Since TED launched 25 years ago, over 1bn people have listened to their talks and behavioural science has become mainstream. Blink, Influence, Slow, Nudge, Quiet, Switch, Drive, and even some books with more than one syllable titles have become international bestsellers. We’re all psychologists now.
Except in the boardroom. What corporate bosses might have gleaned from podcasts about how to affect human behaviour hasn’t altered how they lead their businesses.
The most egregious example is diversity, where a noble ambition has been thwarted by misinterpreting or wilfully ignoring good science.
Almost every chief executive publically heralds diversity, in particular but not exclusively to have more women represented at senior levels. It’s often claimed that companies with more women on the board outperform their peers, although there is scant evidence to suggest a causal relationship.
The most solid research in favour of mixed gender teams is from the Netherlands. A selection of students were randomly allocated into all male, all female and mixed gender groups and given an Apprentice-style challenge. The mixed gender groups consistently outperformed the single gender groups. However, there was one other factor that was critical to this outcome: the students already knew and got on with each other. There was no historic gender divide to overcome.
Numerous studies have shown that businesses which increase diversity without also creating a climate of inclusion perform worse than if they’d stayed homogenous. That’s right: diversity without inclusion does business harm.
Neurology shows us why. The part of the brain that is affected when we feel left out is the same part affected when we are physically hit, the anterior cingulate cortex. If we feel like we’re on the outside, we not only perform worse but we get ill, which means that, if we have any psychological strength, we’ll get out.
In a first attempt to increase diversity, many businesses created women’s networks, LGBT groups and other forums for “protected categories”. This helpfully highlighted the issue of diversity but it also re-enforced in-groups and out-groups along precisely the lines that most needed to be blurred.
Next up was diversity training. Unconscious bias, where we make automatic decisions about people based on irrelevant factors, exists in all of us. We know, for example, that the proportion of women in the brass section of orchestras quadrupled when blind auditions were introduced.
Unconscious bias is, however, notoriously difficult to alter. A team of psychologists tested 17 different methods to reduce it. Only five had a significant impact. Two of those were cheating the test.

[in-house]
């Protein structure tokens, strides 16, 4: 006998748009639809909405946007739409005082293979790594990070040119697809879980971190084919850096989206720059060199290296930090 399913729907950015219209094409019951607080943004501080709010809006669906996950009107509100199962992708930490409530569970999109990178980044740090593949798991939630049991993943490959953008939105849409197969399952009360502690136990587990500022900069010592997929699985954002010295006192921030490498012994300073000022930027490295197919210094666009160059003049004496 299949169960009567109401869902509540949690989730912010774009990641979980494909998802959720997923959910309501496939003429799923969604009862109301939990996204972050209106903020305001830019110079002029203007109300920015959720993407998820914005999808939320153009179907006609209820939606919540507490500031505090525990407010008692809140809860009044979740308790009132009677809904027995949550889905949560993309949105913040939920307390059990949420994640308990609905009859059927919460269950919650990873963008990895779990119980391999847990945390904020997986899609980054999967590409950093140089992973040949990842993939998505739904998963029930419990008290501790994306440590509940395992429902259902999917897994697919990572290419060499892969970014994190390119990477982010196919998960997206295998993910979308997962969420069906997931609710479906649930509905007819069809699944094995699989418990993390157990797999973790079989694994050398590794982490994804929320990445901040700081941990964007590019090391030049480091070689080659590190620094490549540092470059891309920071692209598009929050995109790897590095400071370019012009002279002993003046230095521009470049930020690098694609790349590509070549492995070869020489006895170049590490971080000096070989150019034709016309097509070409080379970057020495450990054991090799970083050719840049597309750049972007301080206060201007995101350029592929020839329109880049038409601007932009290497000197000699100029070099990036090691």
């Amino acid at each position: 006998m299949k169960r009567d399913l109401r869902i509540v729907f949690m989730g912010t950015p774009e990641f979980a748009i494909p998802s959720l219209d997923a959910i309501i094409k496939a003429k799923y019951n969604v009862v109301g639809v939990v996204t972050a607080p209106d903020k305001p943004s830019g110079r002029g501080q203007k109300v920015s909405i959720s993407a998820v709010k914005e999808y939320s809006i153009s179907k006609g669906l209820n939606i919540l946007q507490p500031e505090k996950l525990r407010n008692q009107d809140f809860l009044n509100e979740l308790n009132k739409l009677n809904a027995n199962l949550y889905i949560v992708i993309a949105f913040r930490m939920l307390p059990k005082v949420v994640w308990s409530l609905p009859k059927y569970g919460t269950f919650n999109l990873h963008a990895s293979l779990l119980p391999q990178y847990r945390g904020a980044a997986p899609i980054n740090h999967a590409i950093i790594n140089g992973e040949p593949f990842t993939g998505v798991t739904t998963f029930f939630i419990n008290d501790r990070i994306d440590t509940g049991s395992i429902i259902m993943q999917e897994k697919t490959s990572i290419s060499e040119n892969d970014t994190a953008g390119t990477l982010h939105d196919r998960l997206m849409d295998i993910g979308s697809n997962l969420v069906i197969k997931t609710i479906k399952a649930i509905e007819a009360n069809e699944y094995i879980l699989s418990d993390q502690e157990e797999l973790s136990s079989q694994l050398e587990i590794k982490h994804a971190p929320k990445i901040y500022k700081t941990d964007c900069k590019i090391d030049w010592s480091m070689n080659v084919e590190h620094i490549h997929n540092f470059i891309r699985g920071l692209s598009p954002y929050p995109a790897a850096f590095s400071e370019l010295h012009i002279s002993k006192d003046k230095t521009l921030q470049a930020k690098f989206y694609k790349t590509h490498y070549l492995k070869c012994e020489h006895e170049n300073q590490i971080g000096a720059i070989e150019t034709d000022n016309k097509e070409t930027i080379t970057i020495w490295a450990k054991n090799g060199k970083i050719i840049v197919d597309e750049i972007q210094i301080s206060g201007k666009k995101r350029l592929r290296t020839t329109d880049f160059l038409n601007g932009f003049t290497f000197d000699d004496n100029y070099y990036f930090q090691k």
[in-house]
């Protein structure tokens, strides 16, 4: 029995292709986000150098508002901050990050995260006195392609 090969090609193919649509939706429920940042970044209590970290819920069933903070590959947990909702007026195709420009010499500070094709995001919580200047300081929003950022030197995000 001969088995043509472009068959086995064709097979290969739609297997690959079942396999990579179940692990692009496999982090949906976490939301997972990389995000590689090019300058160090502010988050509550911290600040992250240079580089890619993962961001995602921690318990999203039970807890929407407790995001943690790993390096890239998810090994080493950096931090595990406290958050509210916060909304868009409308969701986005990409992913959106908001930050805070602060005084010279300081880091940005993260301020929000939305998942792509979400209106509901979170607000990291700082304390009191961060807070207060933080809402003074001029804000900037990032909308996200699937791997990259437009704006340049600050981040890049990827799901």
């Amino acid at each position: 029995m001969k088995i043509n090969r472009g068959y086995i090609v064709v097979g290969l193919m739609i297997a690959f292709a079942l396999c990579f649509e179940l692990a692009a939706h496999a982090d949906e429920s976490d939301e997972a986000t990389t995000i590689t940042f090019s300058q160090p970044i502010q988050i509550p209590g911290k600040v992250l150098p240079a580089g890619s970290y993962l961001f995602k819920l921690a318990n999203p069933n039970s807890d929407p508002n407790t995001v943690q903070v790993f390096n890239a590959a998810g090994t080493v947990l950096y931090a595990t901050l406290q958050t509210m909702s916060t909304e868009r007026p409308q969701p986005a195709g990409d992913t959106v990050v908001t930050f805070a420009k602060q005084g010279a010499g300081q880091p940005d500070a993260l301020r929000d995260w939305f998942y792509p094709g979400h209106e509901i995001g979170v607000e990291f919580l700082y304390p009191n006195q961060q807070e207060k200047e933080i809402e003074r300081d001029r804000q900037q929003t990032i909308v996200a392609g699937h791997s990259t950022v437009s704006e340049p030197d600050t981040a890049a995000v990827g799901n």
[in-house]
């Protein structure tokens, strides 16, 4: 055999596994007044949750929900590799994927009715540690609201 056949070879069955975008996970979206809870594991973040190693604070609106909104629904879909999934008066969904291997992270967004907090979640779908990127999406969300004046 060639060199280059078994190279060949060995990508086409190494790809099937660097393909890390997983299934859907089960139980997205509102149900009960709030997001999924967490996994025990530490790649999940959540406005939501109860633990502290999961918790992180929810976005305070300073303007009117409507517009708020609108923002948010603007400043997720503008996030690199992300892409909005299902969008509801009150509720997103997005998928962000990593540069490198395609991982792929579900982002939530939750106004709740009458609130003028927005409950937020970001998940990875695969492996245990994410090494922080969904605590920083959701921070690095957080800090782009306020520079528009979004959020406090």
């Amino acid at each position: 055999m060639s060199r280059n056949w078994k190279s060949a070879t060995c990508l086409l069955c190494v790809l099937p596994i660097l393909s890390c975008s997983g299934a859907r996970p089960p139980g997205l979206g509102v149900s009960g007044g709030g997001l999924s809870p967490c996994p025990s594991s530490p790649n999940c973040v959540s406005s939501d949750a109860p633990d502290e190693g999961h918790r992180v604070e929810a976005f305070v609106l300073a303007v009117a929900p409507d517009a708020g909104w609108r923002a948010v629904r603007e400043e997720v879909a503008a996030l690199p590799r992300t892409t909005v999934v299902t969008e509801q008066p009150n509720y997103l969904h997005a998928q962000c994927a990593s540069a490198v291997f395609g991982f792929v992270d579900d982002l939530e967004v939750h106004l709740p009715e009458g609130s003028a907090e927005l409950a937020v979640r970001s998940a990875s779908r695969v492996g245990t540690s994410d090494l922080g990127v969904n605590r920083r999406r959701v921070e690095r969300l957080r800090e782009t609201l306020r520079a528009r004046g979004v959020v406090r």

Those cohorts of white men turning up to diversity courses already thinking “I bet they’re going to tell me I’m racist/sexist” may leave feeling vindicated, demoralised, helpless or a mix of all three, but they are very unlikely to behave differently as a result.
The way to build an inclusive environment is not by making people feel bad, or by re-enforcing divisions. The way to build inclusion, and I feel almost embarrassed to say something that sounds so obvious, is inclusively.
We all feel left out sometimes. Sixty-two per cent of employees say they currently have to bend themselves out of shape to fit in at work, including 45 per cent of white, heterosexual men. There are no victims and persecutors when it comes to diversity and inclusion: everyone can feel the pain of exclusion at the same time as inflicting it on colleagues.
The solution lies in altering how we respond to people who seem different.
Whether it’s a limp handshake, someone who talks in clichés, or an uncontrolled extrovert, there are characteristics that trigger an adverse reaction in each of us. Once we spot what these are, why we have them (usually from childhood), and how they’re limiting our options, we are far more likely to alter our response.
Similarly, we emit thousands of micro signals, such as small body ticks (say, checking our phone) and seemingly irrelevant choices of words, which tell people what we think of them. The male manager who announces at the start of a meeting that he needs to leave early to go home and babysit sets himself apart from the working mother who might slip away more discreetly and considers “babysitting” to be something you do for other people’s children.
The route to greater diversity is not to focus on gender, ethnicity or sexual orientation, but to embrace difference in its infinite forms. A successfully diverse company will be one where people think: I am not different from you, I am different like you.